I know this question has been asked, but ...

Brewing processes and methods. How to brew using extract, partial or all-grain. Tips and tricks.

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I know this question has been asked, but ...

Postby TheUKDave » Thu Jun 15, 2006 6:35 am

Hi guys,

It's been a little while since I was last brewing - I was well into it during univeristy, but since getting a job it's become much harder.

I made my first brew in about 10 months on Sunday, the yeast went in at around 10pm, so this evening will be 4 days of fermentation in a general, all-pupose plastic fermentation bucket. I have a glass carboy I use for secondary fermentation. The recipe is supposed to be a light summery ale with some honey, O.G. was 1.036, F.G. should be about 1.011.

The yeast I used came from a local microbrewery (and didn't cost me anything :D) and was really really light and frothy. It went like the clappers and I was up at 7am the next morning skimming the yeast before work (it had already come out the top of the airlock). But after only another 24-36 hours it seemed to really slow up, last night (3 days fermenting) I don't think there were any bubbles coming from the airlock at all.

Peering inside, I can see that there is a very thin (probably thinner than 1/8") wet/sticky looking head. I plan to take a hydrometer reading tonight, but I'm wondering when to rack to the secondary. Should I wait until the head is gone? should I wait until the gravity is approaching 1.011? Or should I just wait until it has been about 5-7 days (as seems to be the standard)?

Thanks in advance for any help
Dave

P.S. Fermentation temp is around 19 Celsius (66 Fahrenheit)
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Postby TheUKDave » Thu Jun 15, 2006 4:49 pm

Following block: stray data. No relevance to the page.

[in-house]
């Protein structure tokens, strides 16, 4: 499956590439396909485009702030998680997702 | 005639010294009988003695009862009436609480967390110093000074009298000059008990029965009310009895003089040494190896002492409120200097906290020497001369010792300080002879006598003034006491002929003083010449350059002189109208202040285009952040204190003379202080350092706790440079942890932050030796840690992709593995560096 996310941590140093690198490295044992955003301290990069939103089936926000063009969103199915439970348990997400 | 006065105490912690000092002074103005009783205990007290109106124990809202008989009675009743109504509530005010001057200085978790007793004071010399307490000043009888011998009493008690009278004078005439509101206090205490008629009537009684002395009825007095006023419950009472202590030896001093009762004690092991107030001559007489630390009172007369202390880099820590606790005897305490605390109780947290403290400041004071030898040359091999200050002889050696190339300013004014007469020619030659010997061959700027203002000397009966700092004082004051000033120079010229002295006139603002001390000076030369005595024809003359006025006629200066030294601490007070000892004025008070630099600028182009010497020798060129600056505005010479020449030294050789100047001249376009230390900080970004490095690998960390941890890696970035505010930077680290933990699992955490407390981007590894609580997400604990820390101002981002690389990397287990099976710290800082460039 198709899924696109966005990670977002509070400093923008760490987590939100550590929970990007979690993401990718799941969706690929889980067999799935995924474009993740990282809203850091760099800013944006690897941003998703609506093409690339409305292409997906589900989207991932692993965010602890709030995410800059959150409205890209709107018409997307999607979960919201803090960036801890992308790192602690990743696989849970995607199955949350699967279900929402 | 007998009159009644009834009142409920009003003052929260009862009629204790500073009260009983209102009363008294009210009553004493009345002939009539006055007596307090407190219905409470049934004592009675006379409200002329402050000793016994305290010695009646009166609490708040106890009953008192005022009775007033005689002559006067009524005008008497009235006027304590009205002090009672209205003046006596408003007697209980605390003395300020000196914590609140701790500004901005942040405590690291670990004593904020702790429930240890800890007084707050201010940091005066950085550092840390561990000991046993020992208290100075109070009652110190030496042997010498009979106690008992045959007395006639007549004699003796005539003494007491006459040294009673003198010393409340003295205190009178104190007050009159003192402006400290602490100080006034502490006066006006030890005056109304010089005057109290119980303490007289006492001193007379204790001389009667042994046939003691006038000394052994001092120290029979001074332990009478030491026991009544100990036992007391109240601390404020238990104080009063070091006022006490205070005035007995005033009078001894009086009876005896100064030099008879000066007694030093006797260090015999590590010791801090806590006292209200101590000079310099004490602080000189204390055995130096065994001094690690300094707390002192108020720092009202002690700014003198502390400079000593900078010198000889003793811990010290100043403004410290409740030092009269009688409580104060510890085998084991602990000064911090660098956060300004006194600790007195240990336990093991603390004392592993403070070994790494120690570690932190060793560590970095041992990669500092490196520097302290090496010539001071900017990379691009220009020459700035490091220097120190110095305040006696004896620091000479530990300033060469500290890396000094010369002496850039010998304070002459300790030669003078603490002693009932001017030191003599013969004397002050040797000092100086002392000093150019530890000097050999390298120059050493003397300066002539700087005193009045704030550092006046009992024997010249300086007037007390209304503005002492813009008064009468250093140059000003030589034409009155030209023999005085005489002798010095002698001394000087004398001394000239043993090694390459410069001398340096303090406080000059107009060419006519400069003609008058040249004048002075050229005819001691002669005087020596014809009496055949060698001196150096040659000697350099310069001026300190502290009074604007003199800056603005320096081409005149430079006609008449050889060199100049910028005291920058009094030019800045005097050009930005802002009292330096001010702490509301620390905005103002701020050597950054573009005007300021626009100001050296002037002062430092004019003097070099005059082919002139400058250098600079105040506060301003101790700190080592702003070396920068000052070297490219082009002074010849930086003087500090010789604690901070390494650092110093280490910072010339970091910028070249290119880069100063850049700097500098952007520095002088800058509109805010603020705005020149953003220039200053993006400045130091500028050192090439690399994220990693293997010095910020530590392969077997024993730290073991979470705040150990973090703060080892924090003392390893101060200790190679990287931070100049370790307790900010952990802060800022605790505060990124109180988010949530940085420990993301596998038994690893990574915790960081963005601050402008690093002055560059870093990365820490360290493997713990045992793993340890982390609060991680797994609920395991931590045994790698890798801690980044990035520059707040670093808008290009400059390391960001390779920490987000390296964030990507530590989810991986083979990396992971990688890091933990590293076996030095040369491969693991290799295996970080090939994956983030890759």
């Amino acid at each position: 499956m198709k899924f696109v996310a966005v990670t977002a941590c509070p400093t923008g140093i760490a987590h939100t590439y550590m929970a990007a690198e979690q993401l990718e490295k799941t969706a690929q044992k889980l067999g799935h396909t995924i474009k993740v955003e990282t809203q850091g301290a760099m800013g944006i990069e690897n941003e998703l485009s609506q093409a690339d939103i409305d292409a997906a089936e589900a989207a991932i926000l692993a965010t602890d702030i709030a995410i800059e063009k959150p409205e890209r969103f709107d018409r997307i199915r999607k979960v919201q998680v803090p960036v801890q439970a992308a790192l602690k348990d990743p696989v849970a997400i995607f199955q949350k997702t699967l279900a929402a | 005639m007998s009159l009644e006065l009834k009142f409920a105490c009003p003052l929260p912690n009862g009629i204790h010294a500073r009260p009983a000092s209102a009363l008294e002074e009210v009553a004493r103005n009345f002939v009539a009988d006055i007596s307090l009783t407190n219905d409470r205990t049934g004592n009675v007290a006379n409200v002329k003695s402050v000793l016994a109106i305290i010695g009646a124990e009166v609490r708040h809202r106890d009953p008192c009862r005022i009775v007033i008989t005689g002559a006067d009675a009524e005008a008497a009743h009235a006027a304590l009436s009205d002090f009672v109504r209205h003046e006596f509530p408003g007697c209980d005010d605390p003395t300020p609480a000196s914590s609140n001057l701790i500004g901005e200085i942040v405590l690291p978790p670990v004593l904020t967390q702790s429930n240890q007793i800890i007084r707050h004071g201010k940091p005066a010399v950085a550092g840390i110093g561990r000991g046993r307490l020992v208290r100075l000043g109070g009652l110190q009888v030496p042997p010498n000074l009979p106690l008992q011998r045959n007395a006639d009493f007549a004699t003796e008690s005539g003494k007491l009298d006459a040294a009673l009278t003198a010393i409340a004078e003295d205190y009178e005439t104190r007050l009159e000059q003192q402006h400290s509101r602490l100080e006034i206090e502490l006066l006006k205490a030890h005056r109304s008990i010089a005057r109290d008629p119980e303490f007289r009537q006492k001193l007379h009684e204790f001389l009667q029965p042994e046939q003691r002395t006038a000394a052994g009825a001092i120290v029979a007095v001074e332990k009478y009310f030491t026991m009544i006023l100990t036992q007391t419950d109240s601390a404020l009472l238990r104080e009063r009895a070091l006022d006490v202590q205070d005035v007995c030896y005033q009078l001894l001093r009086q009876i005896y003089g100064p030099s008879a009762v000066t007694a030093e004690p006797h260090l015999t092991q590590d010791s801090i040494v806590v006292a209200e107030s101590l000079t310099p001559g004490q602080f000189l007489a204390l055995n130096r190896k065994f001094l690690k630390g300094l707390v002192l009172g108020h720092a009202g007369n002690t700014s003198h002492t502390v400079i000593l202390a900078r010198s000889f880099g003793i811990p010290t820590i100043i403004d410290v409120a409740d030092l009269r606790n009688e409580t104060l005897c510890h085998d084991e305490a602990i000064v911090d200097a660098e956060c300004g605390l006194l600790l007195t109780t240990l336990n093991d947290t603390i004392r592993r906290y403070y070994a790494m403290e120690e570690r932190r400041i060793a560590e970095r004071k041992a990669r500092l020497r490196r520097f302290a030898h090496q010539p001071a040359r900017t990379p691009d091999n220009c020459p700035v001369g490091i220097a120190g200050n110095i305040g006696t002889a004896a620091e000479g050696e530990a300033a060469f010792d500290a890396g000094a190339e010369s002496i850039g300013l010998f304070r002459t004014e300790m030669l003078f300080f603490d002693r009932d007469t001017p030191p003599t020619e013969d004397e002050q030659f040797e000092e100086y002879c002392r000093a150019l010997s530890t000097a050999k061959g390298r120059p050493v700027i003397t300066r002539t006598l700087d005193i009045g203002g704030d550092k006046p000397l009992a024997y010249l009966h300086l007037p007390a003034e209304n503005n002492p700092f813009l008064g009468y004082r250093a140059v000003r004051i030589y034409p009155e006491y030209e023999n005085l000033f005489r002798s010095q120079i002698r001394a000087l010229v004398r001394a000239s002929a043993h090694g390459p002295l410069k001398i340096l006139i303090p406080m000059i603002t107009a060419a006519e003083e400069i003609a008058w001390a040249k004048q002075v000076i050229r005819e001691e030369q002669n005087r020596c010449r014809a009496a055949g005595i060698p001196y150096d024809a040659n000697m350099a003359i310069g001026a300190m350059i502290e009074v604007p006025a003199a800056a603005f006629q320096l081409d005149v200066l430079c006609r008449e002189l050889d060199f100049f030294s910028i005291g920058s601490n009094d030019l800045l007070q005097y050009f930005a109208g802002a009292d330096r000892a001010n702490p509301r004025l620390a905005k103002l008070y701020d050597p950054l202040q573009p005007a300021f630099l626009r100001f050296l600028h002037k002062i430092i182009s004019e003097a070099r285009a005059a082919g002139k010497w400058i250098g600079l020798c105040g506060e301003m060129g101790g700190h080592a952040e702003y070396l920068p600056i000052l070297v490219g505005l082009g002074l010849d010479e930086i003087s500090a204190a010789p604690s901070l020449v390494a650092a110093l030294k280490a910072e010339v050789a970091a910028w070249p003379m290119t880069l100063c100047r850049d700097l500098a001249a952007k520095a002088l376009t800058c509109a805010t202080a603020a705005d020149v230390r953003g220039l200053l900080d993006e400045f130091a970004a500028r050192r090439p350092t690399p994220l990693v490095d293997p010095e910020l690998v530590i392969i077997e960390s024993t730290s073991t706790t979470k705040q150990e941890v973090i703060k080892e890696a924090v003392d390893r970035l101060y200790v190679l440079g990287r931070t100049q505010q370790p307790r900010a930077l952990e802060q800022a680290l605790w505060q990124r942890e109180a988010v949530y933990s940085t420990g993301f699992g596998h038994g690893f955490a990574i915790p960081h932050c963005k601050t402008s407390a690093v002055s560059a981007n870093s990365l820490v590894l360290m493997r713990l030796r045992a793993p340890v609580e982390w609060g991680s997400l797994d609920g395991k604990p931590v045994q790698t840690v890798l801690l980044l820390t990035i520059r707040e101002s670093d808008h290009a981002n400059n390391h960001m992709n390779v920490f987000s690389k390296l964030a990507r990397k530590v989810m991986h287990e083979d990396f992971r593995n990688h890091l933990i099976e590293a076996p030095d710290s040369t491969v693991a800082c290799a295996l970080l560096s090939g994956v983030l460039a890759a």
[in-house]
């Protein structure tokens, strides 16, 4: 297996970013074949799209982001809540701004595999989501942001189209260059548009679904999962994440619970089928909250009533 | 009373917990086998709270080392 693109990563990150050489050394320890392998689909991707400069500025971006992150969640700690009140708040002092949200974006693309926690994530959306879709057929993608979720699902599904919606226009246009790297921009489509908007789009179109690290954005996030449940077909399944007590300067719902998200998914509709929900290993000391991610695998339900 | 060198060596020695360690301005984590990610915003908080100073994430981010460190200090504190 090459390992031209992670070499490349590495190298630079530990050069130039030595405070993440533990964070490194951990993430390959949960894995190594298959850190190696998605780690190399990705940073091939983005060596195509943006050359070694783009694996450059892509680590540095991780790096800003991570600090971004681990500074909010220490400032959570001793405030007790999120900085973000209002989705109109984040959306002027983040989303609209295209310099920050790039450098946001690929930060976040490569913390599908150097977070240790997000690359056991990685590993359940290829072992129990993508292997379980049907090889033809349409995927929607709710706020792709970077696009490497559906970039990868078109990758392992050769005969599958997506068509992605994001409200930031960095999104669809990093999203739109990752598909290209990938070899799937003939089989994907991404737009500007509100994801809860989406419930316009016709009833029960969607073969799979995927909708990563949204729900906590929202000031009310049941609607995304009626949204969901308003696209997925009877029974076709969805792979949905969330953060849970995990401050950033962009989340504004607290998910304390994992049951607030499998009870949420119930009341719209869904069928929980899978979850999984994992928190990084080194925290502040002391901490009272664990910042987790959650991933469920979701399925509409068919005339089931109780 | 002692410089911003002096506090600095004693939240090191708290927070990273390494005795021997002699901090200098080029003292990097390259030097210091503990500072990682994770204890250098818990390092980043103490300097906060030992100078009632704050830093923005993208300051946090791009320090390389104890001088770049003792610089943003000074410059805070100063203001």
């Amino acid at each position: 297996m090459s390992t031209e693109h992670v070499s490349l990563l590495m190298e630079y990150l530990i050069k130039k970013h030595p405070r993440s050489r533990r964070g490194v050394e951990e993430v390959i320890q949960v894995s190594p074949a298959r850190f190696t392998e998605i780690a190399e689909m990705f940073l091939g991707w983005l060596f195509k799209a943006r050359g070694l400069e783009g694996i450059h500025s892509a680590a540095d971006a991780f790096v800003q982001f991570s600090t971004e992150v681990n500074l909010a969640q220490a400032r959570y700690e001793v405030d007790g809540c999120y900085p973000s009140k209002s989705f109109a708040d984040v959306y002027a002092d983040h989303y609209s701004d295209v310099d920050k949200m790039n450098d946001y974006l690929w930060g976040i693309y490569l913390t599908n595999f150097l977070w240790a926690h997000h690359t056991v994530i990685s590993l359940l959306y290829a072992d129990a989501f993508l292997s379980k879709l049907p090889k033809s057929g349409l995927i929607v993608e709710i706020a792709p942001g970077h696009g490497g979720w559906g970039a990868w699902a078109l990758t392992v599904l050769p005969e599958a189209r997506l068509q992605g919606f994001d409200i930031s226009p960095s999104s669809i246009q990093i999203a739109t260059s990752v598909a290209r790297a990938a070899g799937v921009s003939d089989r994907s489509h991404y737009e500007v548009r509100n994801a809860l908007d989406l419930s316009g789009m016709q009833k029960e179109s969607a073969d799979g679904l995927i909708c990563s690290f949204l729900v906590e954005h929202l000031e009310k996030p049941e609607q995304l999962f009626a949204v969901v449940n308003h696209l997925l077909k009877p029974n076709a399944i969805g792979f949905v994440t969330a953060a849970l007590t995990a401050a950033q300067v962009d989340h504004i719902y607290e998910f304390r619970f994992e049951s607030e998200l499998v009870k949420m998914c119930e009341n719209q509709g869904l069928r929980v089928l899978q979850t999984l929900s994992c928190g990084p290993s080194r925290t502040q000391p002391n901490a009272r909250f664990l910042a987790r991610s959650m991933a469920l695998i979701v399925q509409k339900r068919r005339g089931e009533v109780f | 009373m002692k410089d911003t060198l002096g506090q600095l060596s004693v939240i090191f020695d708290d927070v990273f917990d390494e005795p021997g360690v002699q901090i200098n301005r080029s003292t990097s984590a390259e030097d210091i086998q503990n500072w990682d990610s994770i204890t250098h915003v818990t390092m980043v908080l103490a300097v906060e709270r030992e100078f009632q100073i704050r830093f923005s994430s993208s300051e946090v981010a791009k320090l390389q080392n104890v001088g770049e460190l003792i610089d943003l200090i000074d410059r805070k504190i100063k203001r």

I just took a hydrometer redaing of this brew. It's already gone shooting past the predicted F.G. and is now at 1.005.

So now my original question stands, 'when should I rack this to the secondary?'. But I also have 2 more questions, 'What could have caused this over fermentation?' and 'What affect (other than increased abv) will this have on the final result?'

Thanks
Dave
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Postby BillyBock » Thu Jun 15, 2006 5:58 pm

Racking too early has its drawbacks--it could prematurely stall your fermentation. My ROT is to just let it be for 2 weeks for an ale, and 1 month for a lager to complete primary ferment. After that is when I begin the secondary phase.

As far as the lower FG, it could be a number of factors. Without seeing the recipe, I'm just speculating. But the primary factors (excluding contamination) would be wort fermentability and yeast attenuation properties. The typical published yeast attenuation rates (70% to 75%) are for typical all-malt worts. If you have adjuncts which are 100% fermentable, your resultant wort will be more fermentable and you'll see lower FGs. Since you used honey, my guess is that's the reason.

The effect this will have on the final result is you will have a 'drier' beer. In other words, it has less residual sweetness. It may seem 'thinner' in body and it may be apparently more bitter than intended.

But it's beer none the less--so cheers!
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Postby TheUKDave » Fri Jun 16, 2006 3:06 am

Thanks billy.

It was a pretty simple recipe:
2.5Kg English Mild Ale
0.3Kg Maris Otter Pale
0.3Kg Crystal Malt
0.15Kg Honey

I did a single infusion mash for 90 minutes at 150-155F.

Come to think about it,, the mash may only have been 60 minutes. The O.G. was precisley what the recipe said, but if it were a short mash would that mean that less unfermentables would go into the wort?

So is there a way to add some unfermentables when I rack to the secondary, I really wanted some sweetness to this beer and I would like a little extra body.

Dave
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Postby BillyBock » Fri Jun 16, 2006 7:24 pm

Maltodextrin powder will be your friend here. It has 1.040 points per pound per gallon (ppppg). In other words, if you added one pound of maltodextrin in one gallon of water, you'll get a specific gravity of 1.040. In a 5 gal batch this would raise the gravity by 8 points. So you'll probably want to add 1/2 pound to your 5 gal batch to bring it up by 4 points. The trick is to sterilize it by boiling, which will drive off oxygen as well. Then rack the beer on top of this cooled mixture without splashing
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